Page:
Circuit de Monaco

February 9, 2009 by  
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Circuit de Monaco, opened in 1929, is an outstanding Formula One street circuit. Located in Monte Carlo, the F1 Circuit of Monaco is considered by many to be the grandest in the sport. Well known for its challenging twists, Monaco’s F1 circuit is popular with drivers and spectators alike. Held annually in the month of May, the Formula One Monaco Grand Prix incorporated some of the streets of Monte Carlo and of La Condamine, and the atmosphere among spectators is phenomenal – it is certainly the dream of many F1 fans to attend a race at Circuit de Monaco.

Anthony Noghes of Manegasque car club originally came up with the idea of turning the streets of Monaco into a Formula One circuit. The first race on Monte Carlo’s circuit was held in 1929. William Grover-Williams, racing for Bugatti, gained victory at the inaugural race.

The 2.092 mile or 3.367 km Monaco circuit is known for its tight turns, thus driver skill and ability is of greater importance than the power of the car. Monte Carlo’s roadways are narrow and provide little opportunity for overtaking. A renowned section of the circuit is the tunnel where F1 drivers have to deal with the quick succession of light changes. Certain adjustments have been made to the Monte Carlo F1 track making more space for pit stops. Of course as the Circuit de Monaco is held in the streets it needs to be constructed each year, a process which takes approximately 6 weeks.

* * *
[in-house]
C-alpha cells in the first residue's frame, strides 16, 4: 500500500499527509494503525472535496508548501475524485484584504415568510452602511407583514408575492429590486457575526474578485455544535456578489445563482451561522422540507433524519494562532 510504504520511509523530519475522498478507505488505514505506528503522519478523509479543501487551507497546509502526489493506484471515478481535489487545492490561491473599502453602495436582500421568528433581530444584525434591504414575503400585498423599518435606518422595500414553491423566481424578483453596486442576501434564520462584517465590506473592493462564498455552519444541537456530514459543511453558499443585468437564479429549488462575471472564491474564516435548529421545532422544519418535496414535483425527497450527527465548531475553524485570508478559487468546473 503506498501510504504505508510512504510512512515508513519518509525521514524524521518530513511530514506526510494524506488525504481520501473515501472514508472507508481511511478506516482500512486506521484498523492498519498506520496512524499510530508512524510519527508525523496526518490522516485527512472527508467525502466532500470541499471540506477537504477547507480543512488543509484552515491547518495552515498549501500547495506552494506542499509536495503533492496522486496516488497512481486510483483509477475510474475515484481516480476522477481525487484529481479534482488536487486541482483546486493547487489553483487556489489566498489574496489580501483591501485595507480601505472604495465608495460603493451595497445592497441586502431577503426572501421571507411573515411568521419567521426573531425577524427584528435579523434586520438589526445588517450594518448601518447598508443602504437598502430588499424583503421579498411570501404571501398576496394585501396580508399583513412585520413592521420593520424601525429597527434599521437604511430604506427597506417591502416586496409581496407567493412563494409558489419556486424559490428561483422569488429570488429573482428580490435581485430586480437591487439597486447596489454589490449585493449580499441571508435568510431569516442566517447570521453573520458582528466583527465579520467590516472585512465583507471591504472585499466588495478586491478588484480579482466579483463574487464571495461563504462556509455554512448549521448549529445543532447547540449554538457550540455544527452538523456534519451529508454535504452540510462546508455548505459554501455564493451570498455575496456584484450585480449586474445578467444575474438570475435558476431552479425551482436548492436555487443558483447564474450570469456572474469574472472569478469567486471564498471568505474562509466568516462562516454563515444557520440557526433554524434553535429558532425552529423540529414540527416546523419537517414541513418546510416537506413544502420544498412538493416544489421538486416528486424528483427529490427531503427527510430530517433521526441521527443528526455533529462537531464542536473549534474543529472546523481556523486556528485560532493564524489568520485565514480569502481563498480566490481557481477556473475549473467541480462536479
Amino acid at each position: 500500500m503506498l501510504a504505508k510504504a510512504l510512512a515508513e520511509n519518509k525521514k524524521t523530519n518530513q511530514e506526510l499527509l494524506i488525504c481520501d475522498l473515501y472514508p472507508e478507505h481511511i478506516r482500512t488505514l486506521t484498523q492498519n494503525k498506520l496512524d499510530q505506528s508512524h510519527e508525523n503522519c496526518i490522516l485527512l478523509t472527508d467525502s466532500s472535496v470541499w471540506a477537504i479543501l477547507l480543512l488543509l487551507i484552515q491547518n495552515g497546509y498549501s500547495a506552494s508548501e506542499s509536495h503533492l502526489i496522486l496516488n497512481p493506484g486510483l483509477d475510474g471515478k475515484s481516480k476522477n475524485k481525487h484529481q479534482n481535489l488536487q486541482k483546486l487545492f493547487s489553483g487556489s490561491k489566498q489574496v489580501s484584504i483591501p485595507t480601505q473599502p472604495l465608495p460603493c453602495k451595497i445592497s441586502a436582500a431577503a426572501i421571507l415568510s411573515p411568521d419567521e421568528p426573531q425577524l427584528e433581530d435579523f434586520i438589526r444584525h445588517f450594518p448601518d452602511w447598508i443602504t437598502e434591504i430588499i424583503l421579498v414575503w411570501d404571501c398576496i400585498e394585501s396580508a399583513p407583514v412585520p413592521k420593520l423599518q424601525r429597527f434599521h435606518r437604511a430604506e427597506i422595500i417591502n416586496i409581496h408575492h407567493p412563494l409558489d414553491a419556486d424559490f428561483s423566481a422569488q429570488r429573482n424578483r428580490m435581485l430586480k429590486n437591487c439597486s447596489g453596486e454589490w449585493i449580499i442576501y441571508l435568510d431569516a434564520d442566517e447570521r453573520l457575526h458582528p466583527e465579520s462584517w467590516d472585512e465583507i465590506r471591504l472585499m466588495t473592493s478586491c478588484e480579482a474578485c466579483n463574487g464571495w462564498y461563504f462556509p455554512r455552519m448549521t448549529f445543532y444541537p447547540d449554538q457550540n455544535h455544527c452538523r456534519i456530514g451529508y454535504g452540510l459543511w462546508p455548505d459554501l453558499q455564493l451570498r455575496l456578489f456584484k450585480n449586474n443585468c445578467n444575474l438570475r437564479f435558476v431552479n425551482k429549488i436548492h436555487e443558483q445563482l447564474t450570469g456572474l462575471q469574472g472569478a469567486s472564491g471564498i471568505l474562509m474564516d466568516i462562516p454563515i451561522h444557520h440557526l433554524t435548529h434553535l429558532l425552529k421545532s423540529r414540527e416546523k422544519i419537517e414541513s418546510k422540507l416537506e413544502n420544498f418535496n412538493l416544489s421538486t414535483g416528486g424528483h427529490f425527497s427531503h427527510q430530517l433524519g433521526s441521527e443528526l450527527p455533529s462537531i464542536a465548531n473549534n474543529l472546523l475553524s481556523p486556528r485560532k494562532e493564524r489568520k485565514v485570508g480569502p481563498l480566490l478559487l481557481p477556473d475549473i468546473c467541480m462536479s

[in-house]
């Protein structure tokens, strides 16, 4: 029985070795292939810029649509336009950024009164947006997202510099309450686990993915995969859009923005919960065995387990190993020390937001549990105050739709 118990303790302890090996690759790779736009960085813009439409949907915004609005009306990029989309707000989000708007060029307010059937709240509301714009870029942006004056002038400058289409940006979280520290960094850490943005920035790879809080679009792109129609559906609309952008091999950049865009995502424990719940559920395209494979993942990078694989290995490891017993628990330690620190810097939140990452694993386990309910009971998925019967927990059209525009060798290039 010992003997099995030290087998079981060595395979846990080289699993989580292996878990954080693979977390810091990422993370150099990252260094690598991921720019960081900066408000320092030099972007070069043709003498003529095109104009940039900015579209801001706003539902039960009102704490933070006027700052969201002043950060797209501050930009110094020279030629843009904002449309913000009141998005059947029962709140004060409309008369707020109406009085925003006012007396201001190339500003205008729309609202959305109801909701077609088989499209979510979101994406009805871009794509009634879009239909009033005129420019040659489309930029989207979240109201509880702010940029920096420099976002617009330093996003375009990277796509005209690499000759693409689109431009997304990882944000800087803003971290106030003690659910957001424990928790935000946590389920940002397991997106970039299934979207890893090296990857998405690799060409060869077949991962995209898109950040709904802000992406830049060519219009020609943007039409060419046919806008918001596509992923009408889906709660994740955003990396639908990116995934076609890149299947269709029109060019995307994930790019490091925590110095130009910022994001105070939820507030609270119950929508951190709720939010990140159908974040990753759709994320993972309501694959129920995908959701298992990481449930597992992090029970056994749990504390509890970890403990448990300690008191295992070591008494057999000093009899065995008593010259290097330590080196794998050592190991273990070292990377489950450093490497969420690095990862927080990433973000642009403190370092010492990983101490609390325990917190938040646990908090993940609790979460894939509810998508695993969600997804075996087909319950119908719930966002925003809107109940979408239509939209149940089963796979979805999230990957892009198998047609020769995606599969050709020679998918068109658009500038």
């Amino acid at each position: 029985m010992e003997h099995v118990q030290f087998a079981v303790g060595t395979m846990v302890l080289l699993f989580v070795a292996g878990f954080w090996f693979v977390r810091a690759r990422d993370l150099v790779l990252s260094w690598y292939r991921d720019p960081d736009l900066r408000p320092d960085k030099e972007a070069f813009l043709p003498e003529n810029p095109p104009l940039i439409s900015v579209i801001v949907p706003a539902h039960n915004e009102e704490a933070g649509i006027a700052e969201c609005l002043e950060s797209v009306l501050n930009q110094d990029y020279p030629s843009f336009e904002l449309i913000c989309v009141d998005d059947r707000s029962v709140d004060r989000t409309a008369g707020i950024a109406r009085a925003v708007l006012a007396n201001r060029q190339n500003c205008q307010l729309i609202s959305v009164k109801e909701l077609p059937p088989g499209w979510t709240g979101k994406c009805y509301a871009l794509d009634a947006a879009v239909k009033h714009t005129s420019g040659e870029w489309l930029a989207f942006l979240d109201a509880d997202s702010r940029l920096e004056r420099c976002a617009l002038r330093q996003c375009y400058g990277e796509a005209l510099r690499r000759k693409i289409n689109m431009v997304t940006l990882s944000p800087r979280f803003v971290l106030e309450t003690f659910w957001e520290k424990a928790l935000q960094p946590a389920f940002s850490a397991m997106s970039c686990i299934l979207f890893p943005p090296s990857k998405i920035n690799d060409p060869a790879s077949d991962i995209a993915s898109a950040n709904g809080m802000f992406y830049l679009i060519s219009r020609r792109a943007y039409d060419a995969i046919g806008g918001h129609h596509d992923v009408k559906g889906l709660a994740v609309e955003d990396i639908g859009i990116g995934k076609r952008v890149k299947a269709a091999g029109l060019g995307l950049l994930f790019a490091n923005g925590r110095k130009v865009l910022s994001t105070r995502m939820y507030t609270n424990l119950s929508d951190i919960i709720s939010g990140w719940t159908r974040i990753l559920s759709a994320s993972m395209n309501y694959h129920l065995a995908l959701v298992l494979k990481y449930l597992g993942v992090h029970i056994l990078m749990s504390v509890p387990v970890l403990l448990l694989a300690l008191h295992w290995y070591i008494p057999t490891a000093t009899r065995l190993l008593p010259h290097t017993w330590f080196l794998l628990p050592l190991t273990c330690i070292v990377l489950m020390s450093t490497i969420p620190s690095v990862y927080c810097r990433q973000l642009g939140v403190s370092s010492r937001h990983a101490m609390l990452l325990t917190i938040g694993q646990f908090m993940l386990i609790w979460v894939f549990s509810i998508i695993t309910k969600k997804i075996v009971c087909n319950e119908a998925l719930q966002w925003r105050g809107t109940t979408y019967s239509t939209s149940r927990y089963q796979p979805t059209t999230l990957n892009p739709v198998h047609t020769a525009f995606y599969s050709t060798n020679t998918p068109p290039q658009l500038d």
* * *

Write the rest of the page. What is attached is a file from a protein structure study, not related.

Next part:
Let’s take a look at what the drivers have to deal with when racing at Monte Carlo. The lap begins with a brief drive up to the almost 90 degree St. Devote corner. This is followed by an uphill leading to the Massenet left-hand long turn. Driving through Casino Square the drivers come to the challenging Mirabeau corner and quickly into the Grand Hotel hairpin. Next is the Portier double right-hander which takes the F1 drivers to the tunnel. Just out of the tunnel is a tough left-right chicane. A short straight heads to the Tabac corner. Drivers then accelerate on to the left-right-right-left spot called Piscine. Drivers have a short straight to prepare themselves for a quick left and immediate La Rascasse 180 degree turn. An adversely-cambered straight guides drivers to the Virage Antony Noghes corner, the last of the lap. Drivers make their way down the straight to cross the start-finish line for the next lap.